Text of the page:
Brian Bliss' job prospects: Late-summer hot stretches aren't new to the Crew, who racked up points last August to get back in the Eastern Conference playoff race, but there were two clear reasons for last season's surge: Federico Higuain and Jairo Arrieta. So what can Columbus attribute their current run of form to? How about Brian Bliss.
Bliss added interim manager to his title of technical director after the club fired Robert Warzycha and has since presided over four wins in five matches. The latest win came on Sunday, when four different players scored in a 4-2 win at FC Dallas to pull the Crew to within one point of the fifth playoff spot.
The Crew's renaissance hasn't come with a change in tactics or personnel, but rather the same players doing the same jobs, just better. Maybe Bliss' appointment and their change in form is coincidental, or bound to change once the players get comfortable under him. But for now it is working and the Crew are back in the playoff race. It also boosts the chances that Bliss will manage the team next year, as each win makes it tougher and tougher for new owner Anthony Precourt to dismiss Bliss and completely overhaul a club that had, for years under Warzycha, stalled.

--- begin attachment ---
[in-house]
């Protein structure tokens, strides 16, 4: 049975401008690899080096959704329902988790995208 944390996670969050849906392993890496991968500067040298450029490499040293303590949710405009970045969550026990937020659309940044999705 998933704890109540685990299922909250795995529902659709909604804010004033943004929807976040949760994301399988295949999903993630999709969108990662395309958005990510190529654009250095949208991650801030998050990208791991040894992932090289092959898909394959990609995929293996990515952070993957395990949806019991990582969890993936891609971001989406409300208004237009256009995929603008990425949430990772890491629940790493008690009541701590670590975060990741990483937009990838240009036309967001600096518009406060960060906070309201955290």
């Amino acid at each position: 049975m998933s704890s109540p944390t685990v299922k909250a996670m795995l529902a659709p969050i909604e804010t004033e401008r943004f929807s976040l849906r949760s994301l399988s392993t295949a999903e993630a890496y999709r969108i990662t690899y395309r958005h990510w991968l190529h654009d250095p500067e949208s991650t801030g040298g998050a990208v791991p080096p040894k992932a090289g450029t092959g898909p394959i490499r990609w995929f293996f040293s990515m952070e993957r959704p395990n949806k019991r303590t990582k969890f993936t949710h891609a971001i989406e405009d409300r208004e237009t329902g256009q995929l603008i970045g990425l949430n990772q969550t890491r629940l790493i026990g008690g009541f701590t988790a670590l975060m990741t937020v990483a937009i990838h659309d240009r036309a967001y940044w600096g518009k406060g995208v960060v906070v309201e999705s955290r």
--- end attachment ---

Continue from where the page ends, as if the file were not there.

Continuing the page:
- Ryan Rosenblatt
Steven Lenhart's status as a soccer player and MLS's status as a league that cares about its players: If you asked anyone in MLS who would be most likely to break six bones in an opponent's face with a flying elbow, Steven Lenhart would likely be the first, second or third name out of his mouth. So, when Lenhart's elbow rearranged Steve Purdy's face, it wasn't a total shock. Now, Lenhart is facing a long ban, and presumably, MLS will give him one -- which should be tacked onto his one-game ban that he'll receive for another elbow he was carded for -- but no matter how long the league sidelines the Earthquakes striker, they shouldn't escape criticism for their handling of the player.
That Lenhart would so predictably be the man to cause damage with an elbow speaks to his reputation, and a well-earned one at that. For years, MLS has looked away when Lenhart played recklessly. His flying elbow wouldn't connect, so it wasn't worthy of a suspension, or he was just playing hard. He was suspended upon occasion, like his two-game ban earlier this season, but this is the same player who ranks in league's top 10 in yellow cards despite starting just 12 matches this season.
Lenhart will spend the foreseeable future on the sidelines and it was he who threw the elbow so he does deserve the bulk of the blame, but the league did little to curb the striker's antics. Just like Lenhart will hopefully reconsider his actions going forward, MLS needs to do the same when it comes to players -- because Lenhart is not the only one -- who make a habit of crossing the line.
- Ryan Rosenblatt